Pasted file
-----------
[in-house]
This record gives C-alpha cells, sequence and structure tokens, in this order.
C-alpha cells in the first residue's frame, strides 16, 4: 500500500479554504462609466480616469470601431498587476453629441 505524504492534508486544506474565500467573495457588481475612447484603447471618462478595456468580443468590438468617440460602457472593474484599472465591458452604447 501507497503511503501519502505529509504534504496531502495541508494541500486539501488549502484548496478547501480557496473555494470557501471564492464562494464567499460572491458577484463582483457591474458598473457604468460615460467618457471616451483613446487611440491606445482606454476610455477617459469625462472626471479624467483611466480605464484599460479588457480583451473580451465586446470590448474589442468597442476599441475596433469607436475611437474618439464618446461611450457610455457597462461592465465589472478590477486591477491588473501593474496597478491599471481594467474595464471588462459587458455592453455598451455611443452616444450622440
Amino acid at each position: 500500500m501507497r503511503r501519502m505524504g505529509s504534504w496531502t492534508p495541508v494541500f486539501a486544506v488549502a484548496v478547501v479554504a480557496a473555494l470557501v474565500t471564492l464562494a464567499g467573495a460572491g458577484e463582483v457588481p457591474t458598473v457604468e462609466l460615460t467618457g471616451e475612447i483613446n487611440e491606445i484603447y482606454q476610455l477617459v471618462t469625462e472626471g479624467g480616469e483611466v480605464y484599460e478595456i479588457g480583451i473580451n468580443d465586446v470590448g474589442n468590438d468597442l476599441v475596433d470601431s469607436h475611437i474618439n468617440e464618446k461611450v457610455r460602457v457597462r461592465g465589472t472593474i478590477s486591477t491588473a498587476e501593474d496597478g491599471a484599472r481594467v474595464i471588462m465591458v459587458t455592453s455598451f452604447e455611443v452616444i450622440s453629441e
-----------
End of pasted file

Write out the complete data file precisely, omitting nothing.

[in-house]
This record gives C-alpha cells, sequence and structure tokens, in this order.
C-alpha cells in the first residue's frame, strides 16, 4: 500500500479554504462609466480616469470601431498587476453629441 505524504492534508486544506474565500467573495457588481475612447484603447471618462478595456468580443468590438468617440460602457472593474484599472465591458452604447 501507497503511503501519502505529509504534504496531502495541508494541500486539501488549502484548496478547501480557496473555494470557501471564492464562494464567499460572491458577484463582483457591474458598473457604468460615460467618457471616451483613446487611440491606445482606454476610455477617459469625462472626471479624467483611466480605464484599460479588457480583451473580451465586446470590448474589442468597442476599441475596433469607436475611437474618439464618446461611450457610455457597462461592465465589472478590477486591477491588473501593474496597478491599471481594467474595464471588462459587458455592453455598451455611443452616444450622440
Amino acid at each position: 500500500m501507497r503511503r501519502m505524504g505529509s504534504w496531502t492534508p495541508v494541500f486539501a486544506v488549502a484548496v478547501v479554504a480557496a473555494l470557501v474565500t471564492l464562494a464567499g467573495a460572491g458577484e463582483v457588481p457591474t458598473v457604468e462609466l460615460t467618457g471616451e475612447i483613446n487611440e491606445i484603447y482606454q476610455l477617459v471618462t469625462e472626471g479624467g480616469e483611466v480605464y484599460e478595456i479588457g480583451i473580451n468580443d465586446v470590448g474589442n468590438d468597442l476599441v475596433d470601431s469607436h475611437i474618439n468617440e464618446k461611450v457610455r460602457v457597462r461592465g465589472t472593474i478590477s486591477t491588473a498587476e501593474d496597478g491599471a484599472r481594467v474595464i471588462m465591458v459587458t455592453s455598451f452604447e455611443v452616444i450622440s453629441e